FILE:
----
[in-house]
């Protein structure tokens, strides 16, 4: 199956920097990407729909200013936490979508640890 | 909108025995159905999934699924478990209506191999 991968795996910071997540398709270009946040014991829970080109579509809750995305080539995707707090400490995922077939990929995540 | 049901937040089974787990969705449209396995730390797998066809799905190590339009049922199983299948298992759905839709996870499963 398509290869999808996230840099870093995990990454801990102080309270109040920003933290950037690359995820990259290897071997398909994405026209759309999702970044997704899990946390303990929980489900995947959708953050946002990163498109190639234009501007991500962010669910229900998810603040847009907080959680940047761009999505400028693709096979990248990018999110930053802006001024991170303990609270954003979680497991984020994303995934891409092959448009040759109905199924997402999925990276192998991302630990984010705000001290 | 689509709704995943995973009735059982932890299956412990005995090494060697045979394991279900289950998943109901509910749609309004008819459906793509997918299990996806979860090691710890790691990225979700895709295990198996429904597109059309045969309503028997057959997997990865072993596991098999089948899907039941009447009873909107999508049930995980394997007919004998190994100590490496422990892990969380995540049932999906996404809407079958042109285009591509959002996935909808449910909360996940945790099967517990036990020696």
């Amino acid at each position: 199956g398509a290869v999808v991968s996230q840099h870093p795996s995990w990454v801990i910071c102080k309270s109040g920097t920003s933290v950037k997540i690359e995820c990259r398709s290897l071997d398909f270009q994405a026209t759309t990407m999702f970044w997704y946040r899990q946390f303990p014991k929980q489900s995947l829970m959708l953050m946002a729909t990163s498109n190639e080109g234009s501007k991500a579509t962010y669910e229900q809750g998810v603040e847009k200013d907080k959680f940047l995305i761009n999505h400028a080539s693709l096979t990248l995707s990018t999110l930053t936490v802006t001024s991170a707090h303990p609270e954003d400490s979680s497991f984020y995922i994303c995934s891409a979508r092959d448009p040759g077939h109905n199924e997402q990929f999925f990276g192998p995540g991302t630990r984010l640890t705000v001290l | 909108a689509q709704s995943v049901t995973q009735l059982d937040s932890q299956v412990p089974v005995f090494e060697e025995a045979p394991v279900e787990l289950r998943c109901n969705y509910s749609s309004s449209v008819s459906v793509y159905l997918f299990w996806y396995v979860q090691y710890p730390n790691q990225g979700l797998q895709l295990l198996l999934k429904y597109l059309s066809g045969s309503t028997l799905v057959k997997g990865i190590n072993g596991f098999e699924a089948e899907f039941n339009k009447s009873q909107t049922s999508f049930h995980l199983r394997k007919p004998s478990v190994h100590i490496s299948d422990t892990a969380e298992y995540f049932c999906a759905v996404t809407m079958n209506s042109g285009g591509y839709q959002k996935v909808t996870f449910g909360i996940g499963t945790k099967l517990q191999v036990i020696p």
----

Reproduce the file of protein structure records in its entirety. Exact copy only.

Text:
[in-house]
């Protein structure tokens, strides 16, 4: 199956920097990407729909200013936490979508640890 | 909108025995159905999934699924478990209506191999 991968795996910071997540398709270009946040014991829970080109579509809750995305080539995707707090400490995922077939990929995540 | 049901937040089974787990969705449209396995730390797998066809799905190590339009049922199983299948298992759905839709996870499963 398509290869999808996230840099870093995990990454801990102080309270109040920003933290950037690359995820990259290897071997398909994405026209759309999702970044997704899990946390303990929980489900995947959708953050946002990163498109190639234009501007991500962010669910229900998810603040847009907080959680940047761009999505400028693709096979990248990018999110930053802006001024991170303990609270954003979680497991984020994303995934891409092959448009040759109905199924997402999925990276192998991302630990984010705000001290 | 689509709704995943995973009735059982932890299956412990005995090494060697045979394991279900289950998943109901509910749609309004008819459906793509997918299990996806979860090691710890790691990225979700895709295990198996429904597109059309045969309503028997057959997997990865072993596991098999089948899907039941009447009873909107999508049930995980394997007919004998190994100590490496422990892990969380995540049932999906996404809407079958042109285009591509959002996935909808449910909360996940945790099967517990036990020696």
């Amino acid at each position: 199956g398509a290869v999808v991968s996230q840099h870093p795996s995990w990454v801990i910071c102080k309270s109040g920097t920003s933290v950037k997540i690359e995820c990259r398709s290897l071997d398909f270009q994405a026209t759309t990407m999702f970044w997704y946040r899990q946390f303990p014991k929980q489900s995947l829970m959708l953050m946002a729909t990163s498109n190639e080109g234009s501007k991500a579509t962010y669910e229900q809750g998810v603040e847009k200013d907080k959680f940047l995305i761009n999505h400028a080539s693709l096979t990248l995707s990018t999110l930053t936490v802006t001024s991170a707090h303990p609270e954003d400490s979680s497991f984020y995922i994303c995934s891409a979508r092959d448009p040759g077939h109905n199924e997402q990929f999925f990276g192998p995540g991302t630990r984010l640890t705000v001290l | 909108a689509q709704s995943v049901t995973q009735l059982d937040s932890q299956v412990p089974v005995f090494e060697e025995a045979p394991v279900e787990l289950r998943c109901n969705y509910s749609s309004s449209v008819s459906v793509y159905l997918f299990w996806y396995v979860q090691y710890p730390n790691q990225g979700l797998q895709l295990l198996l999934k429904y597109l059309s066809g045969s309503t028997l799905v057959k997997g990865i190590n072993g596991f098999e699924a089948e899907f039941n339009k009447s009873q909107t049922s999508f049930h995980l199983r394997k007919p004998s478990v190994h100590i490496s299948d422990t892990a969380e298992y995540f049932c999906a759905v996404t809407m079958n209506s042109g285009g591509y839709q959002k996935v909808t996870f449910g909360i996940g499963t945790k099967l517990q191999v036990i020696p």